I have stripped down the lathe, replaced bearings and seals, etc., and turned my attention back to the electrics this weekend.

I have replaced the transformer and the DIB works, but it is terribly fierce and brings the spindle to a dead stop almost instantaneously. (This brief clip shows a similar lathe stopping quickly - just before the end.)

The new transformer is rather bigger than the old one, so I may have over-egged the pudding, but would the lower resistance in the secondary (0.49 Ω as opposed to 1.16 Ω) make much difference? I selected a 230/110 V transformer and it is giving an output of 116 V today.

Then I wondered whether the wiring diagram might be wrong - was the output voltage in error? So I unwound the old transformer, which was a messy and tedious job with all the scorched paper and so on. The secondary had 123 turns of 21 SWG. The outer part of the primary had 29 + 55 + 268 turns of 28 SWG plus a further 352 turns of 25 SWG. It was this innermost part with the thicker wire that was connected. With 240 V input, that gives 84 V output, which is not consistent with the wiring diagram's figure of 130 V, but not grossly different from the new set up.

Looking online, I have found a few references which suggest that the DC current should be 2 - 2.5 x the full load current. The motor's plate gives 6.4/3.7 A at 240/415 V respectively. 6.4 x 2.5 = 16 A and in fact I measured the max current as 17 A over about 2 seconds when the brake is applied, so again, not grossly excessive.

Now what should I do? I think that the brake needs to be tamed somewhat. I don't want to go to the expense of buying another transformer if I can help it, but I was wondering whether to put something like a 4 Ω resistor in the braking circuit.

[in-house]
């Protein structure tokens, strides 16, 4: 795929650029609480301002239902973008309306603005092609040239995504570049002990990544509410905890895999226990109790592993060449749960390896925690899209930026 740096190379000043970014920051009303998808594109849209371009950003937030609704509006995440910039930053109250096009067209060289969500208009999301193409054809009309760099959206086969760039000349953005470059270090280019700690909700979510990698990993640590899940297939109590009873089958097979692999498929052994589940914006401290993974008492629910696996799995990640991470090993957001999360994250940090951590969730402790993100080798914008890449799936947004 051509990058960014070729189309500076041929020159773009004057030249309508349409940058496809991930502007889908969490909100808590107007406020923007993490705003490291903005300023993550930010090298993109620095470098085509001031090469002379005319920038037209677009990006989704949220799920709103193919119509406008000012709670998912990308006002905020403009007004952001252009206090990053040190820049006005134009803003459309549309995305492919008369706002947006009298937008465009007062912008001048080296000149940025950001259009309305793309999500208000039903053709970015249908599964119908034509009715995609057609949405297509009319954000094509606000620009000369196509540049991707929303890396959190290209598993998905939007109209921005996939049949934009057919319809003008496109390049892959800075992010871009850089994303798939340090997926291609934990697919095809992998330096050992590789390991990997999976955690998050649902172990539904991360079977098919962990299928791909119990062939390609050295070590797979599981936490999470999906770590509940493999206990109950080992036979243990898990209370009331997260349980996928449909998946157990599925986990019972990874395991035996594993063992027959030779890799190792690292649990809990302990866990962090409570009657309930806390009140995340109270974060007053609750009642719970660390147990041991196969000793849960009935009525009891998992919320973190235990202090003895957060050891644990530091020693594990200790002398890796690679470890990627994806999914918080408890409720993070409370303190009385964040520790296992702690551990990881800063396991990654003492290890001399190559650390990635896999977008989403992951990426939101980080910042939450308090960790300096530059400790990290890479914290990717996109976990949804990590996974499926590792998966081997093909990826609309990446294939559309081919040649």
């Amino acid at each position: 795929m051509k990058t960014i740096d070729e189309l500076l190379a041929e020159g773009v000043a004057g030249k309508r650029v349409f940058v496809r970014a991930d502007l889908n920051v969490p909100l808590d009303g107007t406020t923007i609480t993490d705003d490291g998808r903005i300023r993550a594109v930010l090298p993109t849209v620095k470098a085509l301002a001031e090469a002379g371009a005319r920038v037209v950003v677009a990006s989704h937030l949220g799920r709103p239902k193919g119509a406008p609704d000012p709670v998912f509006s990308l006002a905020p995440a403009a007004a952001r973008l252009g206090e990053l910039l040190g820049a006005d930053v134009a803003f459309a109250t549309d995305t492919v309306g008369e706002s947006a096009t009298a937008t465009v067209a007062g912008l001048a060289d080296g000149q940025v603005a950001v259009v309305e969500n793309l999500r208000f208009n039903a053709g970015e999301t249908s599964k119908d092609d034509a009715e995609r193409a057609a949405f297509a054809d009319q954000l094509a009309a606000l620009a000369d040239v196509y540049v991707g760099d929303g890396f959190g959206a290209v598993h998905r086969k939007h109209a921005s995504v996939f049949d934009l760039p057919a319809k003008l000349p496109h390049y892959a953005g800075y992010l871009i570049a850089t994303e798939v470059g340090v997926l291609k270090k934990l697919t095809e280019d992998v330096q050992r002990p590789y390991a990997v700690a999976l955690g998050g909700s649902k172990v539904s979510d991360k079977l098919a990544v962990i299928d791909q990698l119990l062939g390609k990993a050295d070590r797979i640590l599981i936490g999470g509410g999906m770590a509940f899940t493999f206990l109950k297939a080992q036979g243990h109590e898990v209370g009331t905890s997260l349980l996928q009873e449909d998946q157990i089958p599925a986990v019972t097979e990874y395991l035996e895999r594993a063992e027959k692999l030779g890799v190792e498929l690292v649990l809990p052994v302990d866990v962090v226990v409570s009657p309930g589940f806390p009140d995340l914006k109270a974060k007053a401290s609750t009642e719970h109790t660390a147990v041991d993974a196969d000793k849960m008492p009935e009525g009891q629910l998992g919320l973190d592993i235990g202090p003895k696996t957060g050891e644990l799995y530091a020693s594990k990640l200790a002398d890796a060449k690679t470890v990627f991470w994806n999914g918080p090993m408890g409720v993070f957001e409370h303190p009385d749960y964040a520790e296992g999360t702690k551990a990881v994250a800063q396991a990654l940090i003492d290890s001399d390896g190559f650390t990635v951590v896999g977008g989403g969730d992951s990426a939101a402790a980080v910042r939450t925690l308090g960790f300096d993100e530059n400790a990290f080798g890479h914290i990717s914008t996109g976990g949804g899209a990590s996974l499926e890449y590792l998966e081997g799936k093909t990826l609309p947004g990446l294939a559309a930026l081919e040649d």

Sensible advice gratefully received.
mapj1 80733779
Joined 22/07/2004 - 1910 Posts
of side interest , there are other ways of slowing an AC machine, including to put a capacitance and a load  accross it so it becomes an induction generator - this is most effective at higher speeds, as the generated voltage is speed dependant, and DC injection is better at stopping the shaft dead when it is already slowing.
various patents have expired .
 DC braking 1958  dc we understand
combining the bet of two methods DC braking which unlike normal DC injection,  still works in a powercut.
 
 1948 auto generator DC breaking 
In accordance with the present invention, direct current for dynamic braking of the rotor 11 following interruption of the line circuits at the contacts 14 is derived from the kinetic energy of the rotor itself thereby avoiding the use of external power for dynamic braking.  
I suspect with modern polymer film capacitors for generation and electrolytics for the DC smoothing capacitor this has become a lot more practical now than it would have been when first proposed - a set of  60uF paper capacitors for half horse power at 220v phase to phase would have added a significant volume and cost.
Tony S 98502724
Joined 21/11/2006 - 23 Posts

Paul Skyrme:
Just remember that there is no requirement per se for a DC injection brake on a metal working machine.
In fact, I know of one example where by the clever persons fitted a brake and unscrewed the lathe chuck the first time they tried it!...
Also, note that if this is not a DIY project that there is legislation around this which may need to be complied with that you need to be careful of.
A DC injection brake is part of a safety function, maintenance is one thing, refurbishment is another, and requires careful consideration to ensure compliance.

You beat me to it. I’ve seen a lathe chuck come off, two brick walls didn’t stop it. It went in a nice graceful arc across the workshop before vanishing though the first wall.
 
Chris Pearson 11001208764
Joined 05/12/2018 - 1367 Posts

Paul Skyrme:
Just remember that there is no requirement per se for a DC injection brake on a metal working machine.
In fact, I know of one example where by the clever persons fitted a brake and unscrewed the lathe chuck the first time they tried it!...
Also, note that if this is not a DIY project that there is legislation around this which may need to be complied with that you need to be careful of.